When we talk about buying a home, we of course mean money, but what we also mean is opportunity and labor. Single mothers. People of color. Immigrants. And so many other identities are often pushed out of the stability and comfort of home and place because the economic realities of our culture move them to the margins, and then people shout “bootstraps” every time anyone voices a complaint.
Home creation is just as much a profit-seeking enterprise as the tech sector, but the concept of home is so seeped in mythology that it leads to the undervaluing of the work of home making. People mock moms for their Target runs, as if they’re luxuries. But ice cube trays and yogurts for your lunches don’t just appear out of no where. Meg Conley in her Home Culture newsletter makes this argument when she writes about the American home as a “private enterprise with an operating model,” and that model is two partners, one working and one doing the bulk of the unpaid domestic labor. The success of the American home relies on unpaid and under paid labor. Someone is getting shortchanged: if it’s not the wife, it’s the nanny; if it’s not the nanny, it’s the housekeeper.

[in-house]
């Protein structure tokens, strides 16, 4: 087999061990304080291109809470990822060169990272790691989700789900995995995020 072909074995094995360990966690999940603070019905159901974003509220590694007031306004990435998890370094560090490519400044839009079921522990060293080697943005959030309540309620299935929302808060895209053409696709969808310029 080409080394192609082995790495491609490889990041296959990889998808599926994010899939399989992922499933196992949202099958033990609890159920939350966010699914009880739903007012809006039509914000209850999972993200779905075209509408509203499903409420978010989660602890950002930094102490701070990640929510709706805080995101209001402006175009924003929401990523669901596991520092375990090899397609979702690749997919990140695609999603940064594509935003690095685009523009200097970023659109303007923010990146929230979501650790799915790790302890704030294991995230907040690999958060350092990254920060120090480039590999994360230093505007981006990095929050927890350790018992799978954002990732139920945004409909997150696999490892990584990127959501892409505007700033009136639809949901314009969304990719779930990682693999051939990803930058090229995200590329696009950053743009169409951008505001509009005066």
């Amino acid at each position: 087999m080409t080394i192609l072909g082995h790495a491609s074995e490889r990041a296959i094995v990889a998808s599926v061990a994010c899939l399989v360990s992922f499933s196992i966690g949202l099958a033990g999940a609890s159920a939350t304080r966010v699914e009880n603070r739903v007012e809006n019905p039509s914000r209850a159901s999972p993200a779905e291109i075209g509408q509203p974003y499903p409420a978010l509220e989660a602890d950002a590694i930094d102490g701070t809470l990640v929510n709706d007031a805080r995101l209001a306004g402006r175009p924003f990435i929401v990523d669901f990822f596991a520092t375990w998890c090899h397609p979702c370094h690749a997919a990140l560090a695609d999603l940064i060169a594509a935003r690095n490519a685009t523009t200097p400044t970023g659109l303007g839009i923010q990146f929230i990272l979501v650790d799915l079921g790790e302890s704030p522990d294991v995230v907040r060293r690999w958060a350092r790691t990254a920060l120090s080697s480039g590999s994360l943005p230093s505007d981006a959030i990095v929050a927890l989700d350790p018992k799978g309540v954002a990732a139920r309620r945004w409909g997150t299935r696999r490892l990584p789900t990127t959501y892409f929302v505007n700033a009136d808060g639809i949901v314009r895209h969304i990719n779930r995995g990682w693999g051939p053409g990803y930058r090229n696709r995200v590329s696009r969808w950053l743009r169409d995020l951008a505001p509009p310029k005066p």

I once tweeted, in a silly moment of honest transparency, that the only reason I could afford a home was because I divorced a man who had family wealth. I remember a response that asked me if I felt bad taking someone else’s money. I still bristle at that response. Someone else’s money? As if I hadn’t been the primary caretaker of two kids, cooked, cleaned, and managed a home. I remembered installing a dishwasher, tiling a bathroom, hanging drywall, cleaning and restoring an old chandelier, sewing throw pillows, finding garage sale furniture and cleaning and painting it, shopping sales for rugs and curtains. I had made that home. But the labor seemed invisible. We only value labor when a man does it, it seems.